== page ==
Musical sound always makes a grab for your attention. Even wind chimes are assailants. But music always makes a peace with you, too. Even drums and electrified guitars and shrieking vocalists can be lived with comfortably once you get used to them. In rock as in any other idiom, a hook of sonic aggression has to rise above the baseline of the expected experience.
This particular idiom has been much affected by escalating sonic attacks, from the blaring of jazz instruments to the electrically overloaded sound of Chicago Blues pioneered by Muddy Waters (“Hoochie Coochie Man,” for instance, in 1954) to the damaged amps used by Willie Kizart (Ike Turner’s Kings of Rhythm, “Rocket 88,” 1951), Paul Burlison (Johnny Burnette, “Train Kept A-Rollin,” 1956), Link Wray (“Rumble,” 1958) and Dave Davies of the Kinks (“You Really Got Me,” 1964) to get a deliciously “dirty” guitar sound, to the competition within The Who to be heard over Keith Moon’s drum racket that resulted in John Entwistle’s fuzzy and then more trebly Marshall-amped bass sound (“I Can’t Explain” and “My Generation,” 1965). With The Who we arrive at the paradox of the ultimate rock orchestra as a mere trio of drums, bass, and guitar: instead of piling on more and more players to get a bigger sound, we have a minimal ensemble with each player piling on more and more notes, effects, and amps, each commanding an army of tones.
Cream and The Jimi Hendrix Experience perfected the power trio model in 1967. It was the Experience that had the hottest, thickest, busiest, most physically stunning sound; their debut album Are You Experienced? made every other sound in the history of music seem thin. “Foxey Lady” is the most assaultive example. As befits its theme of seduction, it comes after you like a heat-seeking missile in its opening and then crashes around inside your house—your bedroom—you—like Godzilla, vibrating everything, jetting flame. Hendrix says at 2:23, “Here I come, baby—I’m coming to getcha.” By this time we know he can.
The one time I heard the Experience live, at Gulfstream Park in May 1968, was also my opportunity to hear Blue Cheer, a much-touted new band whose whole point was to play überloud—right at the threshold of pain, rumor had it, around 120 decibels. I suspected there might be a target of an even-beyond-Hendrix stunning rock sound to hit, but Blue Cheer didn’t hit it, they only caused pain, making me run until I got the stadium in between me and their speakers. Blue Cheer was loud but not rich, domineering but not ravishing.
Twenty-five years later, I heard someone hitting that target at last: the Smashing Pumpkins in Siamese Dream (1993). There had been some close approaches. Public Image Limited had a great bashing drums and bass attack on Album in 1985. Dinosaur Jr.’s albums You’re Living All Over Me (1987) and Bug (1988) were rather stunning in a trashy, implosive way that would later be called “lo-fi.” Nirvana’s Nevermind came really close in 1991, with Kurt Cobain’s frayed vocals contributing hugely. (The band said the sound was cleaned up too much in the mastering.)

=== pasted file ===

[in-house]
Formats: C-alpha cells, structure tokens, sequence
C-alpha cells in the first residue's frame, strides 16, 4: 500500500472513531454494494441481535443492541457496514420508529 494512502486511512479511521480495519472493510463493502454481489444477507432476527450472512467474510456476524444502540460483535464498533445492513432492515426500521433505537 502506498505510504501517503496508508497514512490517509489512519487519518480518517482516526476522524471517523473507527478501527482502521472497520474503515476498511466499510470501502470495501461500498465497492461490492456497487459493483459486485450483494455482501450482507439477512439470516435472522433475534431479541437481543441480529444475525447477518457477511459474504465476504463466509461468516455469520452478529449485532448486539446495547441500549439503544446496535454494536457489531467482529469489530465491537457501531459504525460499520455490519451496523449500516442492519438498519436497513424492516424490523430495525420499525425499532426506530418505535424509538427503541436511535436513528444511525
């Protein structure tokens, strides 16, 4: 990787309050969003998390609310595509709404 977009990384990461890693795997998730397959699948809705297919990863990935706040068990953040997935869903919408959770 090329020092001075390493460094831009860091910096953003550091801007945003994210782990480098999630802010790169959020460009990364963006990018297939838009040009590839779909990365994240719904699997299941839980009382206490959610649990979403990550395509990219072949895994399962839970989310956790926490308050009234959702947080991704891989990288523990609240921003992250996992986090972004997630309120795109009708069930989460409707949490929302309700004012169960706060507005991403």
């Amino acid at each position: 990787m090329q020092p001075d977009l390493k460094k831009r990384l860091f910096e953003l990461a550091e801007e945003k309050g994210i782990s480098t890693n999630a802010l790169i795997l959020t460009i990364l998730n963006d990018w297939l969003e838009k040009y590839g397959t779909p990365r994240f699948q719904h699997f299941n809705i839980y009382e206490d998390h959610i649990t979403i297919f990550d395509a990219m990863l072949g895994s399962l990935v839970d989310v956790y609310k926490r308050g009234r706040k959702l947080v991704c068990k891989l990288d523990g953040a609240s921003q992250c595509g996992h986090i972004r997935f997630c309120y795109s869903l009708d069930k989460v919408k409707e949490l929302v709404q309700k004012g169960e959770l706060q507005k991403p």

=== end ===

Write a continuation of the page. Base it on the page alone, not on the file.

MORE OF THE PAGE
What exactly constitutes the musical hook here, the sonic rock sublime, a quality of overwhelming that impresses us even at low volume? Part of the story, as often in rock, is that we’re discovering how a nonmusical value can be twisted (not tamed) into music after all—the deafening into the explosive or implosive, the irritating into the energizing, the crash in the sense of car crash into the crash in the sense of crash cymbal. There are several qualities we hear specifically in Hendrix’s epochal guitar sound in “Foxey Lady” that make it so grabbing. Thanks to compression and adroit use of feedback, there is sustain: his notes are unstoppable, siren-like, almost liberated from natural decay, implying supernatural energy. Thanks to turning up the signal power too high and using a fuzzbox, he is savagely clipping, that is, the natural crests of his soundwaves are being cut off in unpredictable patterns by the electronic limitations of his system, which brings out a wilder and richer array of overtones added to the notes he’s playing, including rhythmic interferences between his various tones—outbursts of unexpected musical information from the one-man orchestra. Using delay or echo, multiplying every note he strikes, adds to the madness. Even if we know Hendrix’s music well, we continually discover, we don’t really already know, that a guitar can sound like this, that is, sound like a guitar and an industrial plant emergency at the same time. There is a “hot” sense of saturation of sonic possibilities both natural and unnatural, of more-than-plenitude—an invasion from every sonic direction.